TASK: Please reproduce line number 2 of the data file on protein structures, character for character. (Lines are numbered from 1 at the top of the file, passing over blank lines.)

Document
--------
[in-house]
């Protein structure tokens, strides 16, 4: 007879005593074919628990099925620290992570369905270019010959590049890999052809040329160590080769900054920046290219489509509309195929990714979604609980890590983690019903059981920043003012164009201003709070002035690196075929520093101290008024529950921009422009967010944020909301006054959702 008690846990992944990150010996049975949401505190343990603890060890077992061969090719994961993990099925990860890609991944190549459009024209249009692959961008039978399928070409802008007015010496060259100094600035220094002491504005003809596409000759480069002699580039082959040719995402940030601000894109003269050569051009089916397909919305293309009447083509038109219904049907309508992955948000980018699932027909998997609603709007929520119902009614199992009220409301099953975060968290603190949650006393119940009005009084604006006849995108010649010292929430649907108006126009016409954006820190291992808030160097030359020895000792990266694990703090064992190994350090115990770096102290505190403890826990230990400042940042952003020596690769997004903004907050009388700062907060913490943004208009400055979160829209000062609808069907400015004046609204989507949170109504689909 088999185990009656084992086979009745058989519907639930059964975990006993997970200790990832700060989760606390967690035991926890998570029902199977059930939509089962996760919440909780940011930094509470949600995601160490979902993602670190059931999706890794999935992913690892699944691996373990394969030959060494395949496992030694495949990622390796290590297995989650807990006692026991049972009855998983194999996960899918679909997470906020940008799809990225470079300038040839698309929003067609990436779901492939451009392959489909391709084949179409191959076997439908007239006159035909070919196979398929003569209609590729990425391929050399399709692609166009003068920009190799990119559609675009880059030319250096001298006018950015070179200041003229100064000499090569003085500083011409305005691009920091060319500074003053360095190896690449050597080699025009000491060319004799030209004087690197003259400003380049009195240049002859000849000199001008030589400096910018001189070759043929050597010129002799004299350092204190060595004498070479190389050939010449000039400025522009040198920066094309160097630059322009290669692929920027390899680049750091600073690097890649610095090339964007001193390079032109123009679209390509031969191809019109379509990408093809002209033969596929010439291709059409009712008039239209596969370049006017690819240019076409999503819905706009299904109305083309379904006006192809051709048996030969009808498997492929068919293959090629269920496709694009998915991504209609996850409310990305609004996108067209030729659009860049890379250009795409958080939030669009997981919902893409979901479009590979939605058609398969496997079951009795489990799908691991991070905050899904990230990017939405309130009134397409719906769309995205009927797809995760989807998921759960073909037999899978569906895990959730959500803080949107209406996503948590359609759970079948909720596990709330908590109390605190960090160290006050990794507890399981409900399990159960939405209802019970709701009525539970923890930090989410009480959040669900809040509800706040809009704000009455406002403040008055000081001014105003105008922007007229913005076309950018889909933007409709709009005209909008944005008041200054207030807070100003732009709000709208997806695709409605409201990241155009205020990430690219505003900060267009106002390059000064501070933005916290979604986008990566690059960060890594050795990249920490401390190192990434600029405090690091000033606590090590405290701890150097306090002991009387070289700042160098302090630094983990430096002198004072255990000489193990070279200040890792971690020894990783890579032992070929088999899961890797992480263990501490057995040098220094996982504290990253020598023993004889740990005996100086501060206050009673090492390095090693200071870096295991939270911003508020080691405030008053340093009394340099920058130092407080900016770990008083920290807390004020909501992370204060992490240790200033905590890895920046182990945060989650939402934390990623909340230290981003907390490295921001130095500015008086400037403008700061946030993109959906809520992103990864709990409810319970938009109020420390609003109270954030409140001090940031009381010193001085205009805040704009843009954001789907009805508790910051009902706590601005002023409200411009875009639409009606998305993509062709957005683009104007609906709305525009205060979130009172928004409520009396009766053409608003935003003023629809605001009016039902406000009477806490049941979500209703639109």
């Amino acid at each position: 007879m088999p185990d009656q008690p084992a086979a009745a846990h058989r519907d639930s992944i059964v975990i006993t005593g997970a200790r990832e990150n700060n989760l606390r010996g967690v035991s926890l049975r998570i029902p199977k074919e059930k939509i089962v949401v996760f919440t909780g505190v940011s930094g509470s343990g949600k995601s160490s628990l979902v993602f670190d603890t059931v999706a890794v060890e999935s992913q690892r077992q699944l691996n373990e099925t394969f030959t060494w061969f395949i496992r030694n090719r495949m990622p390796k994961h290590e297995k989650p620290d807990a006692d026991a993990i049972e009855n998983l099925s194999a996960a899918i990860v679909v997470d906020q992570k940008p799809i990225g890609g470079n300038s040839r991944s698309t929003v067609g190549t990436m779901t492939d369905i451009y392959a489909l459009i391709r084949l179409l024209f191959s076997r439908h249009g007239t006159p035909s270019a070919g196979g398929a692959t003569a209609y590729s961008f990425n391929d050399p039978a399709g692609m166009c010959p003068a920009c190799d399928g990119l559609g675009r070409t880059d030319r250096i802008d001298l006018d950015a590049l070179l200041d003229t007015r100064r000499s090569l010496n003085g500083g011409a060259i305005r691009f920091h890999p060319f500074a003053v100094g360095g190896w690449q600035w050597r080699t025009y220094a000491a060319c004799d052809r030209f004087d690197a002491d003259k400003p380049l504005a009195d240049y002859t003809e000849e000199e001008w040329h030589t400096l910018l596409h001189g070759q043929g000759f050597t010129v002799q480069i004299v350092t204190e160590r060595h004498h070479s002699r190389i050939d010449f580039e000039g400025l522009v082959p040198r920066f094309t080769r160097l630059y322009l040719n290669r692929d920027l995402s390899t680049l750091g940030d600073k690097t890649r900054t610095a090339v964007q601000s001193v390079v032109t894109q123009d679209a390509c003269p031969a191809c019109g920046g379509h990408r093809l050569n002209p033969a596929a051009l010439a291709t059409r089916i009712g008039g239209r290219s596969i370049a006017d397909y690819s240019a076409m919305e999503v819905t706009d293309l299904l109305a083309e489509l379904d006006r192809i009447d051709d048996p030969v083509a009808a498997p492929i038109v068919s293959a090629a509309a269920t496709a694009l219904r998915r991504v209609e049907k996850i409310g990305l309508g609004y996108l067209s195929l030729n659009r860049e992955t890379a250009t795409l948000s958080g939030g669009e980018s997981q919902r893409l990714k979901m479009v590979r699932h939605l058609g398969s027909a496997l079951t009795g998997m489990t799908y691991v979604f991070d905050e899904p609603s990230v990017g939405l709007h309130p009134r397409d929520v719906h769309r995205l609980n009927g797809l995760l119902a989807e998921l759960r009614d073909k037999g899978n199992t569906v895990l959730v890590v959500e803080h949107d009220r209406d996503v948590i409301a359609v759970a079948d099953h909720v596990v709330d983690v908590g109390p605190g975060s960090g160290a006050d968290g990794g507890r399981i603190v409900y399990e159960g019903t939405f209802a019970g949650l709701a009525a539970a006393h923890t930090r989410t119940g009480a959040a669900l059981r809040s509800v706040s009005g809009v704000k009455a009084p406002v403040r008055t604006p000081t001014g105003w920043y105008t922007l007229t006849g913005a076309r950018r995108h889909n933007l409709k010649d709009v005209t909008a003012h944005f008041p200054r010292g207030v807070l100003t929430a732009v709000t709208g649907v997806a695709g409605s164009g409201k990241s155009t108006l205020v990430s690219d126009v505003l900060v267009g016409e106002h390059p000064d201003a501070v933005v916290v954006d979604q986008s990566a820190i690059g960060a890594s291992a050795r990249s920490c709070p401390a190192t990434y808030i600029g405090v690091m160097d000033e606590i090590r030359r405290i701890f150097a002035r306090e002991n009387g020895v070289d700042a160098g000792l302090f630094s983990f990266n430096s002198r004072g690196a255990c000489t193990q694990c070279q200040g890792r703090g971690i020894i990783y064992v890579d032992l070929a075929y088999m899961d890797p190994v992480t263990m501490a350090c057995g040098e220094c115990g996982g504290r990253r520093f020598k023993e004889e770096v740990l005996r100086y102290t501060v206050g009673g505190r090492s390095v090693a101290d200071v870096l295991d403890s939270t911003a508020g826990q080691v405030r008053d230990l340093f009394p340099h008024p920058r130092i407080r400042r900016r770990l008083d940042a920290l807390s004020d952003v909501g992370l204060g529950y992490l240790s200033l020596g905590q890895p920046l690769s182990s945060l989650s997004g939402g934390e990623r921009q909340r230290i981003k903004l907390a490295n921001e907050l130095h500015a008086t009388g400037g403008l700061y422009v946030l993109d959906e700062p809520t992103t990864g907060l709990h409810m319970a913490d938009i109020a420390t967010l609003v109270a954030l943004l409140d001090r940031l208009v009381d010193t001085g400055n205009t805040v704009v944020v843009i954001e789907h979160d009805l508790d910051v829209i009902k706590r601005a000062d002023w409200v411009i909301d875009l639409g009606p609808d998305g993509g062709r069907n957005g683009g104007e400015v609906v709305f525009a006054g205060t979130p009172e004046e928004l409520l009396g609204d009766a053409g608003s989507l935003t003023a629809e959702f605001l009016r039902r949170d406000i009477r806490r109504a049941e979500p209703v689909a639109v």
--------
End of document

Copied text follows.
């Protein structure tokens, strides 16, 4: 007879005593074919628990099925620290992570369905270019010959590049890999052809040329160590080769900054920046290219489509509309195929990714979604609980890590983690019903059981920043003012164009201003709070002035690196075929520093101290008024529950921009422009967010944020909301006054959702 008690846990992944990150010996049975949401505190343990603890060890077992061969090719994961993990099925990860890609991944190549459009024209249009692959961008039978399928070409802008007015010496060259100094600035220094002491504005003809596409000759480069002699580039082959040719995402940030601000894109003269050569051009089916397909919305293309009447083509038109219904049907309508992955948000980018699932027909998997609603709007929520119902009614199992009220409301099953975060968290603190949650006393119940009005009084604006006849995108010649010292929430649907108006126009016409954006820190291992808030160097030359020895000792990266694990703090064992190994350090115990770096102290505190403890826990230990400042940042952003020596690769997004903004907050009388700062907060913490943004208009400055979160829209000062609808069907400015004046609204989507949170109504689909 088999185990009656084992086979009745058989519907639930059964975990006993997970200790990832700060989760606390967690035991926890998570029902199977059930939509089962996760919440909780940011930094509470949600995601160490979902993602670190059931999706890794999935992913690892699944691996373990394969030959060494395949496992030694495949990622390796290590297995989650807990006692026991049972009855998983194999996960899918679909997470906020940008799809990225470079300038040839698309929003067609990436779901492939451009392959489909391709084949179409191959076997439908007239006159035909070919196979398929003569209609590729990425391929050399399709692609166009003068920009190799990119559609675009880059030319250096001298006018950015070179200041003229100064000499090569003085500083011409305005691009920091060319500074003053360095190896690449050597080699025009000491060319004799030209004087690197003259400003380049009195240049002859000849000199001008030589400096910018001189070759043929050597010129002799004299350092204190060595004498070479190389050939010449000039400025522009040198920066094309160097630059322009290669692929920027390899680049750091600073690097890649610095090339964007001193390079032109123009679209390509031969191809019109379509990408093809002209033969596929010439291709059409009712008039239209596969370049006017690819240019076409999503819905706009299904109305083309379904006006192809051709048996030969009808498997492929068919293959090629269920496709694009998915991504209609996850409310990305609004996108067209030729659009860049890379250009795409958080939030669009997981919902893409979901479009590979939605058609398969496997079951009795489990799908691991991070905050899904990230990017939405309130009134397409719906769309995205009927797809995760989807998921759960073909037999899978569906895990959730959500803080949107209406996503948590359609759970079948909720596990709330908590109390605190960090160290006050990794507890399981409900399990159960939405209802019970709701009525539970923890930090989410009480959040669900809040509800706040809009704000009455406002403040008055000081001014105003105008922007007229913005076309950018889909933007409709709009005209909008944005008041200054207030807070100003732009709000709208997806695709409605409201990241155009205020990430690219505003900060267009106002390059000064501070933005916290979604986008990566690059960060890594050795990249920490401390190192990434600029405090690091000033606590090590405290701890150097306090002991009387070289700042160098302090630094983990430096002198004072255990000489193990070279200040890792971690020894990783890579032992070929088999899961890797992480263990501490057995040098220094996982504290990253020598023993004889740990005996100086501060206050009673090492390095090693200071870096295991939270911003508020080691405030008053340093009394340099920058130092407080900016770990008083920290807390004020909501992370204060992490240790200033905590890895920046182990945060989650939402934390990623909340230290981003907390490295921001130095500015008086400037403008700061946030993109959906809520992103990864709990409810319970938009109020420390609003109270954030409140001090940031009381010193001085205009805040704009843009954001789907009805508790910051009902706590601005002023409200411009875009639409009606998305993509062709957005683009104007609906709305525009205060979130009172928004409520009396009766053409608003935003003023629809605001009016039902406000009477806490049941979500209703639109």